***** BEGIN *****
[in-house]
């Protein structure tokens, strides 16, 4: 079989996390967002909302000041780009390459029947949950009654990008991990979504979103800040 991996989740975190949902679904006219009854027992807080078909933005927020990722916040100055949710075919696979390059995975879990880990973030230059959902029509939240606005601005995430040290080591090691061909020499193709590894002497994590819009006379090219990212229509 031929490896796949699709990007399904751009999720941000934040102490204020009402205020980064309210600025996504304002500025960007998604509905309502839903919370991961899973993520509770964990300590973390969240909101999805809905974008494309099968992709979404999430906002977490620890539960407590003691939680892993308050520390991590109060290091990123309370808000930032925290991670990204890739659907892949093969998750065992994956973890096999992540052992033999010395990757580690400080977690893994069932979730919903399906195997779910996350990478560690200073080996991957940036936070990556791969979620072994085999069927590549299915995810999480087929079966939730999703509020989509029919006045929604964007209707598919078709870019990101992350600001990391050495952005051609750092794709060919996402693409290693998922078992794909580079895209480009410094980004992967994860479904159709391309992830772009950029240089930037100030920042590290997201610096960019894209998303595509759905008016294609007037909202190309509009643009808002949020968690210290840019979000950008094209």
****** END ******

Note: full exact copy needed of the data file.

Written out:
[in-house]
């Protein structure tokens, strides 16, 4: 079989996390967002909302000041780009390459029947949950009654990008991990979504979103800040 991996989740975190949902679904006219009854027992807080078909933005927020990722916040100055949710075919696979390059995975879990880990973030230059959902029509939240606005601005995430040290080591090691061909020499193709590894002497994590819009006379090219990212229509 031929490896796949699709990007399904751009999720941000934040102490204020009402205020980064309210600025996504304002500025960007998604509905309502839903919370991961899973993520509770964990300590973390969240909101999805809905974008494309099968992709979404999430906002977490620890539960407590003691939680892993308050520390991590109060290091990123309370808000930032925290991670990204890739659907892949093969998750065992994956973890096999992540052992033999010395990757580690400080977690893994069932979730919903399906195997779910996350990478560690200073080996991957940036936070990556791969979620072994085999069927590549299915995810999480087929079966939730999703509020989509029919006045929604964007209707598919078709870019990101992350600001990391050495952005051609750092794709060919996402693409290693998922078992794909580079895209480009410094980004992967994860479904159709391309992830772009950029240089930037100030920042590290997201610096960019894209998303595509759905008016294609007037909202190309509009643009808002949020968690210290840019979000950008094209």